Most of the internet buzz seems to lean toward Amazon having egg on its face today, with MacMillan triumphant, but here is a link to an interesting contrarian view from James McQuivey, an analyst with Forrester Research (probably the premier research firm in the high tech industry):

http://paidcontent.org/article/419-in-amazon-vs.-macmillan-amazon-i...

Its main points are that: 

(1) Amazon wins in the short run because they will now be making instead of losing money on every book from MacMillan (and any other publishers dumb enough to follow that publisher's lead)

(2) Inter-publisher rivalry will drive down ebook prices to perhaps as low as $9.99 again. (Strangely, he doesn't mention simple market forces as a driver of the lower prices. Lower prices is what happens to artificially elevated prices in the absence of monopoly power and collusion.)

(3) Publishers will make less money in the long run and have less to offer authors, with the result that more authors will bolt their publishers for Amazon in the way Steven Covey, Martin Amis, Ian McEwan and now Paul Coelho have, giving Amazon the win in the next round too...

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It may happen that way. Much too early to tell, though.
Well, the big publishers are divisions of multi-nationals so they have no interest in "the long run," and in the real world there is never an absence of both monopoly and collusion. There's only the absence of court-admissable evidence.

Wow, I'm a cheery guy, eh?
Those are some good points. On the other hand John Scalzi makes some good points too: http://whatever.scalzi.com/2010/02/01/all-the-many-ways-amazon-so-v...
At the moment it looks like a push, with both sides still engaging in a bit of finger-pointing and victory-dancing. Much depends on whether the rest of the Big 6 follow suit, or whether they choose to adopt Amazon's model and try to compete with Macmillan on price. My guess is that with Apple now in the picture, publishers will want uniform ebook pricing across the board, at least for starters--and the Apple price at the moment is $14.99. I think for new releases and bestsellers that seems about right--you've got to give yourself room to discount the backlist, do promotions, etc. I think Amazon stands a good chance of losing its ebook pricing edge against Apple, and that's the product of a loss-leader strategy designed to sell a buttload of Kindles (see iPod/iTunes). If other publishers follow on, then Amazon will have to go back to the drawing board on marketing the Kindle, and it's hard to see how that would constitute a "win." For Macmillan, I'm guessing the aim had a lot to do with consistency and leveling the proverbial playing field, now that Apple has emerged as a player in the ebook market. The folks I've talked to there seem to feel that things have worked out as they'd hoped. So far, anyway.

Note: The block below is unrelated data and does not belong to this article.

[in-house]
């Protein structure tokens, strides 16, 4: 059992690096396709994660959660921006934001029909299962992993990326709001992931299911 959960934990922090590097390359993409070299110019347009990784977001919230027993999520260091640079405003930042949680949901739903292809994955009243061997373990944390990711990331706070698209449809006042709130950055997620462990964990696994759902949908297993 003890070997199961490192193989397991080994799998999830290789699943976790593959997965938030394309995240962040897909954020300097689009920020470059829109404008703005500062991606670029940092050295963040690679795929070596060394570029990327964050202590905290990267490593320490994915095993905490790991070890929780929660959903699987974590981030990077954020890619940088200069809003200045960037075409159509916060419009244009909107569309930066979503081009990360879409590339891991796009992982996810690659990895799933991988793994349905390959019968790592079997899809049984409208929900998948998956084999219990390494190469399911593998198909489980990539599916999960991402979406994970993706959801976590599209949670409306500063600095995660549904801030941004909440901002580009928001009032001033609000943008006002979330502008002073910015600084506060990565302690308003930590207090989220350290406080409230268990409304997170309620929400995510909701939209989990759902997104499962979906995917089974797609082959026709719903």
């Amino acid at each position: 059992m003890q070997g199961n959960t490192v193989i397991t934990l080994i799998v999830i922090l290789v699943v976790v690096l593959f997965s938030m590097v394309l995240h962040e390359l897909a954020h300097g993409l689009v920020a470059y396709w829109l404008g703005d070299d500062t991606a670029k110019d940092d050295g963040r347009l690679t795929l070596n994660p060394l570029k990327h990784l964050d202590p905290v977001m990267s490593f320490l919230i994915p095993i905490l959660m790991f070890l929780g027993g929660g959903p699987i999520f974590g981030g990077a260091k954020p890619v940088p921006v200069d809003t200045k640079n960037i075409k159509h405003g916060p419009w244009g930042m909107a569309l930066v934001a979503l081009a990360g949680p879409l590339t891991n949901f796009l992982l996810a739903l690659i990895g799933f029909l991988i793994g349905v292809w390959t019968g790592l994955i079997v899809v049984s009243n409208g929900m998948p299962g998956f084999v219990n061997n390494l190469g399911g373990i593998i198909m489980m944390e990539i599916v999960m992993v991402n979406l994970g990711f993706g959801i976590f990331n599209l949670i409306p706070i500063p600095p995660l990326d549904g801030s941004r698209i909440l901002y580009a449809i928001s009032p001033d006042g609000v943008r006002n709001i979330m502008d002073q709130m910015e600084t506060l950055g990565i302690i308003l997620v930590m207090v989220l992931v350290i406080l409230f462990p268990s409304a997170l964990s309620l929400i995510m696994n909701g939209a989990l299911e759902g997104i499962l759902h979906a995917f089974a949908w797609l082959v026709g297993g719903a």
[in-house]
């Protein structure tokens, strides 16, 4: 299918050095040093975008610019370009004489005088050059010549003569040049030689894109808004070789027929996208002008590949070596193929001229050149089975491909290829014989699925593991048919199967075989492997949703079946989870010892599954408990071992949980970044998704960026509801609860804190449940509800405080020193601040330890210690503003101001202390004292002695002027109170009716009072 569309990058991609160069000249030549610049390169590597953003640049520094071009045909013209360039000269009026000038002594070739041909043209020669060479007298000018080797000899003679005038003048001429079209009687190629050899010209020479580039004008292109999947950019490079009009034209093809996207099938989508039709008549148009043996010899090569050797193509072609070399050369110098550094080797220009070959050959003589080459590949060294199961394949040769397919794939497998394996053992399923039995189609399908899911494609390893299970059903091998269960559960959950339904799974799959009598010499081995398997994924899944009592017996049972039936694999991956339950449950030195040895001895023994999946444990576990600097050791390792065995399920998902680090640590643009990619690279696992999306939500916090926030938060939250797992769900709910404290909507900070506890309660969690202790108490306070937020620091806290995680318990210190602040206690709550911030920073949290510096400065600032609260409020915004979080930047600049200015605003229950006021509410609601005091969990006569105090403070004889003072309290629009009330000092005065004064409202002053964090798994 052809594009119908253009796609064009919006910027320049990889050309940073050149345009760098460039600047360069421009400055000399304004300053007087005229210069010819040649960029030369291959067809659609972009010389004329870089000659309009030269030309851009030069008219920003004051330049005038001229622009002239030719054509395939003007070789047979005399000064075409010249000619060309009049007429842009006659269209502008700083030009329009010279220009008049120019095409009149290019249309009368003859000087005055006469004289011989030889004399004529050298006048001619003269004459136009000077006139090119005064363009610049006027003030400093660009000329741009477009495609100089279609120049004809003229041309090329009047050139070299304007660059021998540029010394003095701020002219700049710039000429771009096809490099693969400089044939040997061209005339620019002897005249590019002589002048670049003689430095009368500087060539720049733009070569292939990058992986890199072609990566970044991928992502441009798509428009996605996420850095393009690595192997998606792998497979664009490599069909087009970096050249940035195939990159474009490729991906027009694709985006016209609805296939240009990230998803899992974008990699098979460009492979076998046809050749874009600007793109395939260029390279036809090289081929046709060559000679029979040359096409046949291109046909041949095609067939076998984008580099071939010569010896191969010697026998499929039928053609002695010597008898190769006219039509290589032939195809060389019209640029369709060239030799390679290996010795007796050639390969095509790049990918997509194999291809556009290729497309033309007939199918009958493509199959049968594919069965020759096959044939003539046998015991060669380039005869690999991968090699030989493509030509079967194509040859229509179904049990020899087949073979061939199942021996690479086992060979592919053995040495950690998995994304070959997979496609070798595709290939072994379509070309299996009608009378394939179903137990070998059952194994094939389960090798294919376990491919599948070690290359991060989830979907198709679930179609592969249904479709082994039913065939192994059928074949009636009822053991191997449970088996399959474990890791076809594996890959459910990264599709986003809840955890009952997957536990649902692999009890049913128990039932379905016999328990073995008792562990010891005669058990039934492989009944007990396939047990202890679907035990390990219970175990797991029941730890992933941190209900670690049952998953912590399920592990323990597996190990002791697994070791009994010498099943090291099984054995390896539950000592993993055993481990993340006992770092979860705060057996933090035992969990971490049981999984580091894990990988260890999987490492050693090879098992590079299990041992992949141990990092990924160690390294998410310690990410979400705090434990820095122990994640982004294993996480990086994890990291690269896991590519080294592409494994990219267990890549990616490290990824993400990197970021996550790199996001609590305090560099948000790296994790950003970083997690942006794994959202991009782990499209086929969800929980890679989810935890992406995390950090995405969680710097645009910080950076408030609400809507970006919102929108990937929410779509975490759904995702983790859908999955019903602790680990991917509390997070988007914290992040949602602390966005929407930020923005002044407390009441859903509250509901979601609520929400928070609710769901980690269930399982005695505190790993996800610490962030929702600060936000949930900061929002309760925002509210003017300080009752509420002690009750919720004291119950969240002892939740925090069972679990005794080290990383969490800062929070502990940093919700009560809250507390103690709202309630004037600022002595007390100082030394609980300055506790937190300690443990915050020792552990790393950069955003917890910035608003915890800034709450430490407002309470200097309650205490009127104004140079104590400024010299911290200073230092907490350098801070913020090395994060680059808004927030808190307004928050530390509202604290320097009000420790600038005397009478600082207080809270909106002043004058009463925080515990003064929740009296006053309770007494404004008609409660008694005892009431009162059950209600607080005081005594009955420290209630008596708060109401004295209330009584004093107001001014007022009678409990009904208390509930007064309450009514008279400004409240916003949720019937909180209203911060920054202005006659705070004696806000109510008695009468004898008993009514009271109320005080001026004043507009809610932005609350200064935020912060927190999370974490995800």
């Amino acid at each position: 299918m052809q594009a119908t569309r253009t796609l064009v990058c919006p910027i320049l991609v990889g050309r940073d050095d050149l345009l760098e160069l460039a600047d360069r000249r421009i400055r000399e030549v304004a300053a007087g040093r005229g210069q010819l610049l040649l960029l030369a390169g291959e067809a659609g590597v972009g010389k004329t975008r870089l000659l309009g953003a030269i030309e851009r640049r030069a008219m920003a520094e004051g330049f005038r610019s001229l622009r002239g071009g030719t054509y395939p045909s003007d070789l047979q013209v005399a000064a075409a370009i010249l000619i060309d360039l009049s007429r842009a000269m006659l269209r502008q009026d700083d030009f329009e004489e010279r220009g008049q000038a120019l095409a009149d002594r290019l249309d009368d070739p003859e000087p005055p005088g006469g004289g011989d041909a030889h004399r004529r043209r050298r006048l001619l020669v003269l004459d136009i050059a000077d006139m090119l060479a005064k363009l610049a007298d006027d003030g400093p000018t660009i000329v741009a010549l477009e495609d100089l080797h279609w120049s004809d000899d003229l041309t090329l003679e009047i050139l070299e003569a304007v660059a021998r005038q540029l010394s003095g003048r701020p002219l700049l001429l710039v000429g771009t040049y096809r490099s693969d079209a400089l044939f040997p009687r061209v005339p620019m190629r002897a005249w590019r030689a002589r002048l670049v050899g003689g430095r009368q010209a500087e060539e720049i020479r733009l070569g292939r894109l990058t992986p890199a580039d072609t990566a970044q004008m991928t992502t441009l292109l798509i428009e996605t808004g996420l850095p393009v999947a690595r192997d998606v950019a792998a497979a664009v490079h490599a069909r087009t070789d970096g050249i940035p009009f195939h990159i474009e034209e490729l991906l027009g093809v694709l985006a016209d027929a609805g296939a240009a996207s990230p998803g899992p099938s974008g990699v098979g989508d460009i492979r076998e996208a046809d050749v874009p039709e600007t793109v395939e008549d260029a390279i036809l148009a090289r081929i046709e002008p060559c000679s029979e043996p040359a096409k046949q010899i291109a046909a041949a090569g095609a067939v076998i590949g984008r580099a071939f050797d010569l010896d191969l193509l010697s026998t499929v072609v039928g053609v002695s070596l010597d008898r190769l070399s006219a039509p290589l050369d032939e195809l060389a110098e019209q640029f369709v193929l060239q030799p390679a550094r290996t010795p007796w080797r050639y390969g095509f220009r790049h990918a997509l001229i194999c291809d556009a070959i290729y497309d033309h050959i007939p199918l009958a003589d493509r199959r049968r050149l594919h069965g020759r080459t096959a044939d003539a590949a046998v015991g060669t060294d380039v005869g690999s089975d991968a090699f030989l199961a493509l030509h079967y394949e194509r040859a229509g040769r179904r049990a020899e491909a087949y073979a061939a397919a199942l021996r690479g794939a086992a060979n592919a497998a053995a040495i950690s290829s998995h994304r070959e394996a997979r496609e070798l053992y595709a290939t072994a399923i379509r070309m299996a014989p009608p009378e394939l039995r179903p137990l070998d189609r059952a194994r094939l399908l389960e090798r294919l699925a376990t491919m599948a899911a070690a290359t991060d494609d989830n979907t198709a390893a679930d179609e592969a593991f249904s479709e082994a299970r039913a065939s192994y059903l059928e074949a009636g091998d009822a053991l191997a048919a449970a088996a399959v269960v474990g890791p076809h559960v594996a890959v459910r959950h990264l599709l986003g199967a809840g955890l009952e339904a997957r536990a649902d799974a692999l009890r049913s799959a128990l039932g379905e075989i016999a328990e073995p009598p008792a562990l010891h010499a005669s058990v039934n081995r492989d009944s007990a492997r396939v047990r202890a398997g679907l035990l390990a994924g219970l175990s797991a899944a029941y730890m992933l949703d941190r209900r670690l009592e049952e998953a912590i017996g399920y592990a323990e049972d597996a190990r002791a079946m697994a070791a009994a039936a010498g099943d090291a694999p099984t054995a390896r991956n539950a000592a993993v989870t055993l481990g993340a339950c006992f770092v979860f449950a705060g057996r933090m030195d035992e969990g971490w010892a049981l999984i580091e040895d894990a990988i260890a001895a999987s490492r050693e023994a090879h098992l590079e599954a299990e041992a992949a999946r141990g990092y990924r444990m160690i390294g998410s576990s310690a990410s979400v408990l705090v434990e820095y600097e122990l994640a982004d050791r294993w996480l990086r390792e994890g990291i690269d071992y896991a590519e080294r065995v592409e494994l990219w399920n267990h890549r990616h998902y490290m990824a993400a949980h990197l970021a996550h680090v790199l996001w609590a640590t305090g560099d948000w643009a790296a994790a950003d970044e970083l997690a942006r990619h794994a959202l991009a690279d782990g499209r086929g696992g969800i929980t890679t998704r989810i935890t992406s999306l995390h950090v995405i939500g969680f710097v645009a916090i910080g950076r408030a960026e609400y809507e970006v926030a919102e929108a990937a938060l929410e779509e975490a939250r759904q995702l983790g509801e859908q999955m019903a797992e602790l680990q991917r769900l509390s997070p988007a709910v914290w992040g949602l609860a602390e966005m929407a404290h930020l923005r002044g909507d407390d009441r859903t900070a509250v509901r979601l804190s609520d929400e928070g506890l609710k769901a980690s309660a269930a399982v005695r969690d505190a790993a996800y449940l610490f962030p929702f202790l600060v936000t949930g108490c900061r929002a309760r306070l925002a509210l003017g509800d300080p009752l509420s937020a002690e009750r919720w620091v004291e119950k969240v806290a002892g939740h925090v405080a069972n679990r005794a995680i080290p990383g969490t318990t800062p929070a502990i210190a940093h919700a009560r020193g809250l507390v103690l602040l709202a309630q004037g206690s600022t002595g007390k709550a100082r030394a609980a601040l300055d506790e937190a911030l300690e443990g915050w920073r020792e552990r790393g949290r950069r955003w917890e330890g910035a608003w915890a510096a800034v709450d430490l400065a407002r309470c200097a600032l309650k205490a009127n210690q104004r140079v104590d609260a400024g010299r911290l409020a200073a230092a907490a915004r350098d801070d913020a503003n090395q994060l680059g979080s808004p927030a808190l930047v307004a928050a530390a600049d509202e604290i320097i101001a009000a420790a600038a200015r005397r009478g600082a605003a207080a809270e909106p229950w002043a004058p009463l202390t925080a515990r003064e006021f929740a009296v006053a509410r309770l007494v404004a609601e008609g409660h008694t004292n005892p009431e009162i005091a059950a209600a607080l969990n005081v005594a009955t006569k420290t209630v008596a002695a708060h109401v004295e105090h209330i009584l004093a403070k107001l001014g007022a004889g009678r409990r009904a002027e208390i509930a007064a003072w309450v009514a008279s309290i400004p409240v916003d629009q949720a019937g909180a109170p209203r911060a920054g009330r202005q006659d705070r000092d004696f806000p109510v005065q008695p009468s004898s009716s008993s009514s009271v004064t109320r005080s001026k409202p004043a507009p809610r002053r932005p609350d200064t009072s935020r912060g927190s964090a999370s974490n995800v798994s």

I think the Macmillian/amazon fight is just the opening salvo in a much bigger brawl to come. And that brawl is going to center around royalty rights. Read this article. It says basically what I think is going to happe,

http://www.publishersweekly.com/article/CA6717182.html?desc=topst
Maybe the future of publishing is the past. Back when Alfred A. Knopf was owned by a guy named Al Knopf and McClelland and Stewart was owned by a guy named Jack McClelland they sold books and had a very slim profit margin. Maybe 5% in a good year. When the Bertelsmans and Hachettes of the world bought up so many pubishing companies they expected 10% or more profit margins like they got out of their other businesses and like the MBAs all told them they could get.

But maybe publishing just can't generate those kinds of margins and these multi-nationals will get out of the business.

So maybe the future is companies like Hard Case Crime and Busted Flush and Bleak House and Poisoned Pen and Tyrus Books. None of them are becoming millionaires, but they're all putting out excellent books. I'm sure when the dust settles these guys will still be around.
Sounds good to me, but I don't think we're looking at a major contraction anytime soon. More likely the opposite. Ebooks! I hated them initially, but now I think it might just work out. Evidently the agents' association is pushing for a 50% standard authors' royalty on ebooks now, because they're so profitable. I like the sound of that, I do.
Gotta keep an open mind -- all around.

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